“Algebra is Hard” received quite a bit of attention, and while many agreed with me, I was genuinely surprised at how many readers disagreed. Which was terrific! Of course my argument makes perfect sense to me, but it was great to have so many constructive conversations with teachers and mathematicians who saw things differently.

But my argument recently received support from the most unlikely of sources: another Regents exam.

Take a look at this exemplar full-credit student response to an algebraic identity on the August 2017 Algebra 2 exam.

Notice that the student works on both sides of the equation and subtracts the same quantity from both sides. Even though the student did not *manipulate expressions independently in an algebraic proof*, full credit was awarded.

The note here about domain restrictions is an amusing touch, given that it was the explicit domain restriction in the problem from 2016 that ensured the student wasn’t doing something impermissible (namely, multiplying both sides of an equation by 0).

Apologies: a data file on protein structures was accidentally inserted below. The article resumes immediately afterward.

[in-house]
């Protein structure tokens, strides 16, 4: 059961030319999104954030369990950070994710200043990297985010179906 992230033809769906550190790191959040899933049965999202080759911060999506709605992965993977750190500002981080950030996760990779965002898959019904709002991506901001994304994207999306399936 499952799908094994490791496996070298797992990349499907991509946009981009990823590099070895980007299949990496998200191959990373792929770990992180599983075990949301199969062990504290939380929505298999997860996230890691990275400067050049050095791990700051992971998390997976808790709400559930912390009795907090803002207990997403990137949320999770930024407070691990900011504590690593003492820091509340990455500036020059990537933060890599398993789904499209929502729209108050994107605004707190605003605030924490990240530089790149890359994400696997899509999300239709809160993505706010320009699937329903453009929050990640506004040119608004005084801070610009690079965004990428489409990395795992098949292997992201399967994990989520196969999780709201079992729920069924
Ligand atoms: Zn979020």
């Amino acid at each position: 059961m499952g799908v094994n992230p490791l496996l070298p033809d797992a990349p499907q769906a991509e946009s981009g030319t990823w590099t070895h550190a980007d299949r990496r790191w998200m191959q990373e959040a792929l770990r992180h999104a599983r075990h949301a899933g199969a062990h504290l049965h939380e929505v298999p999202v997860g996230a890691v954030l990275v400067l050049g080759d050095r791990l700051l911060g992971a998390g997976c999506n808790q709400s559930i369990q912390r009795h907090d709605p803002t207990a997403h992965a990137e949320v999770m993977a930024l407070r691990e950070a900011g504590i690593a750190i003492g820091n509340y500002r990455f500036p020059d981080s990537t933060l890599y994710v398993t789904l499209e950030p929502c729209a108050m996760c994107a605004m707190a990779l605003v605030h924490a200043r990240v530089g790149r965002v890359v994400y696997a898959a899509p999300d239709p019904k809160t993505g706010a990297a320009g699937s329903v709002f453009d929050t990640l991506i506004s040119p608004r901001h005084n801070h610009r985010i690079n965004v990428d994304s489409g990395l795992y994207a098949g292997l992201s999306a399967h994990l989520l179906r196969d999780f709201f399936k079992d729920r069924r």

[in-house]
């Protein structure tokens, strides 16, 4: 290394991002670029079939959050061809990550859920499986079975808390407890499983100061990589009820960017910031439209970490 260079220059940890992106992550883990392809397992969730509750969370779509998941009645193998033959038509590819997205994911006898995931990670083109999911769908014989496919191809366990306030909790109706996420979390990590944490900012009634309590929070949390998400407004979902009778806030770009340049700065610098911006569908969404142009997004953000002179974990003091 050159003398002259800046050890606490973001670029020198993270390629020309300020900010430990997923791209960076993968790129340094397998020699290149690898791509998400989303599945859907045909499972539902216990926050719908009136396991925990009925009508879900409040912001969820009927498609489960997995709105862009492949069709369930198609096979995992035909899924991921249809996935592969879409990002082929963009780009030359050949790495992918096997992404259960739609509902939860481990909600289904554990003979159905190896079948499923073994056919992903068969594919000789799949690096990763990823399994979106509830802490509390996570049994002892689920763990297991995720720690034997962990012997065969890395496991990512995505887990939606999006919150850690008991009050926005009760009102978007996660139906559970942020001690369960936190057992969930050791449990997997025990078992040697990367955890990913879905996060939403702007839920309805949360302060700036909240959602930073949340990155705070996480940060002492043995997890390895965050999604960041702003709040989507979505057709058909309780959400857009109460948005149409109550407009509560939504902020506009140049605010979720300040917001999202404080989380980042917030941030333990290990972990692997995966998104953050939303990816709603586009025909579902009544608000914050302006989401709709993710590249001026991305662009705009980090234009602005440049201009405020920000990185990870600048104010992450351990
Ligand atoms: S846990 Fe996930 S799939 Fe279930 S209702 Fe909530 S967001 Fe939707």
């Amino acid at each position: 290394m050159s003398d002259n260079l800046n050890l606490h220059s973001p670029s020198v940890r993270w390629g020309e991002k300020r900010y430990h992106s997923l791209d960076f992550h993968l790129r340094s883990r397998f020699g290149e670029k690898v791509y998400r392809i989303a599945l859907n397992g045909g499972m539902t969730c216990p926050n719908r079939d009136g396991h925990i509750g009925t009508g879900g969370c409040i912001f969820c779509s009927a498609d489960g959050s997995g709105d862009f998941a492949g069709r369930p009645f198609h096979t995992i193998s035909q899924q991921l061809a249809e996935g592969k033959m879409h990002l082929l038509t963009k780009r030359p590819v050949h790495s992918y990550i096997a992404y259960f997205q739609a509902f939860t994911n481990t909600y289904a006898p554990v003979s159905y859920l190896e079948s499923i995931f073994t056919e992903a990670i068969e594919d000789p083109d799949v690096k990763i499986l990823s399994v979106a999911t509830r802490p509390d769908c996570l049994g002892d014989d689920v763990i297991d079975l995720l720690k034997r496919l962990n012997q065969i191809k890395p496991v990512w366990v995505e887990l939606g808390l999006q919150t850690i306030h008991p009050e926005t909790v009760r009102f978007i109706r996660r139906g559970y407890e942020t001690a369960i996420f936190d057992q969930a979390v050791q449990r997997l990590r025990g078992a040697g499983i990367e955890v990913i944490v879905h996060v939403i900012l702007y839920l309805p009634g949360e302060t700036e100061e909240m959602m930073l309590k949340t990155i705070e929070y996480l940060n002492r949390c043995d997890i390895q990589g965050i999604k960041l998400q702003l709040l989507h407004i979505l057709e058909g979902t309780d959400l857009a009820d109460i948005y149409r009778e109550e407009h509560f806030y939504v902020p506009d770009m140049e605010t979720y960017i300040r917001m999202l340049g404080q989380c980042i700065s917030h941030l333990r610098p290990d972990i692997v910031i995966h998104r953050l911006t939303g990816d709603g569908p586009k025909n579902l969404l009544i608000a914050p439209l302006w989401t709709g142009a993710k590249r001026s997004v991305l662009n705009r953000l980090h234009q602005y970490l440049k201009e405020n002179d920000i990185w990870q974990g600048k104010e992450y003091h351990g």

So in 2016 this work gets half credit, and in 2017 this work gets full credit.

While it’s nice to see mathematically valid work finally receiving full credit on this type of problem, it’s no consolation to the many students who lost points for doing the same thing the year before. What’s especially frustrating is that, as usual, those responsible for creating these exams will admit no error nor accept any responsibility for it.

Be sure to read “Algebra is Hard” (and some of the 40+ comments!) for more of the backstory on this problem.

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Imagine fighting a war on 10 battlefields. You and your opponent each have 200 soldiers, and your aim is to win as many battles as possible. How would you deploy your troops? If you spread them out evenly, sending 20 to each battlefield, your opponent could concentrate their own troops and easily win a majority of the fights. You could try to overwhelm several locations yourself, but there’s no guarantee you’ll win, and you’ll leave the remaining battlefields poorly defended. Devising a winning strategy isn’t easy, but as long as neither side knows the other’s plan in advance, it’s a fair fight.

Now imagine your opponent has the power to deploy your troops as well as their own. Even if you get more troops, you can’t win.

The full article is freely available here.